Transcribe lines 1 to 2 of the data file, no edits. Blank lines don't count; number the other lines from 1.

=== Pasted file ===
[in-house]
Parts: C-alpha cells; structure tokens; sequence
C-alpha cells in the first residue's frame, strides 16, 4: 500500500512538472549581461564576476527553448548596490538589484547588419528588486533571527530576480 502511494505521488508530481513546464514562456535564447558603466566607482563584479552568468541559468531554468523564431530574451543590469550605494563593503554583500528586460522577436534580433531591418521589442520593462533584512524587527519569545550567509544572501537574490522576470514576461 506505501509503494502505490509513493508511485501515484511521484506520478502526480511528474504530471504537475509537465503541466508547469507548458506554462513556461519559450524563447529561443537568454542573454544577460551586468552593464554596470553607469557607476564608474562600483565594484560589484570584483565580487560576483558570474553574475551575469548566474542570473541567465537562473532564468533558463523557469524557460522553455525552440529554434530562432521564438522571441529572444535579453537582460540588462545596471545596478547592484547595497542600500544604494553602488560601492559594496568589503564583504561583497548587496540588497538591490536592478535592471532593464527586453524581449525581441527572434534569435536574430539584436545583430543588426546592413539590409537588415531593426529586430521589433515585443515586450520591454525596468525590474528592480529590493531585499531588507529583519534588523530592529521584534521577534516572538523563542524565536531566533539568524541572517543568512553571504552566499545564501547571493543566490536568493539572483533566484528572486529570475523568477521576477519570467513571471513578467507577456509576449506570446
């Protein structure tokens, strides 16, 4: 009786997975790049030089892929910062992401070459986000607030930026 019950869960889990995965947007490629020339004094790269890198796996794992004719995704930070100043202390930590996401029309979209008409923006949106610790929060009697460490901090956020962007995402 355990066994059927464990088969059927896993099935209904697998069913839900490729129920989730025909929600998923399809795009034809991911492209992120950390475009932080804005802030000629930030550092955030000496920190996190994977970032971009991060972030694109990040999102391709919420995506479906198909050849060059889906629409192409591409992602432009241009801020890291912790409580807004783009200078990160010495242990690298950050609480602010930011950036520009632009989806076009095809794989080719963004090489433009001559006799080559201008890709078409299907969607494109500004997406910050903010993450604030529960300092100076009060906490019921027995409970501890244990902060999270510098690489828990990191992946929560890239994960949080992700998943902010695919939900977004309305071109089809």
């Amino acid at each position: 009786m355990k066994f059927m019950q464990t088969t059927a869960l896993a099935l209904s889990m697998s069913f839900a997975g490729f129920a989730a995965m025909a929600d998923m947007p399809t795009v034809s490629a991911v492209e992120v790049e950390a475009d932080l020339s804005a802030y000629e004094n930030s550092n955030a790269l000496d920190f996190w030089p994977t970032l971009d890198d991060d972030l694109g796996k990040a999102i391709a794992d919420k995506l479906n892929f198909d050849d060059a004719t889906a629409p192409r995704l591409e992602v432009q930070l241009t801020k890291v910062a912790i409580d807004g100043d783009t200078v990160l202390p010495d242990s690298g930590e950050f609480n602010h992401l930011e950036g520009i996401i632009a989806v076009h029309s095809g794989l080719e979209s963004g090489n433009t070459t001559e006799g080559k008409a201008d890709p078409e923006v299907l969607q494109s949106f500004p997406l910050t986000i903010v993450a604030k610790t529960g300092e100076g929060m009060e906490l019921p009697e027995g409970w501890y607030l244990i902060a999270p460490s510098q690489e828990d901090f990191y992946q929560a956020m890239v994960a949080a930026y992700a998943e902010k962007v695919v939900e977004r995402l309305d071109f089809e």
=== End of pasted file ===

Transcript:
[in-house]
Parts: C-alpha cells; structure tokens; sequence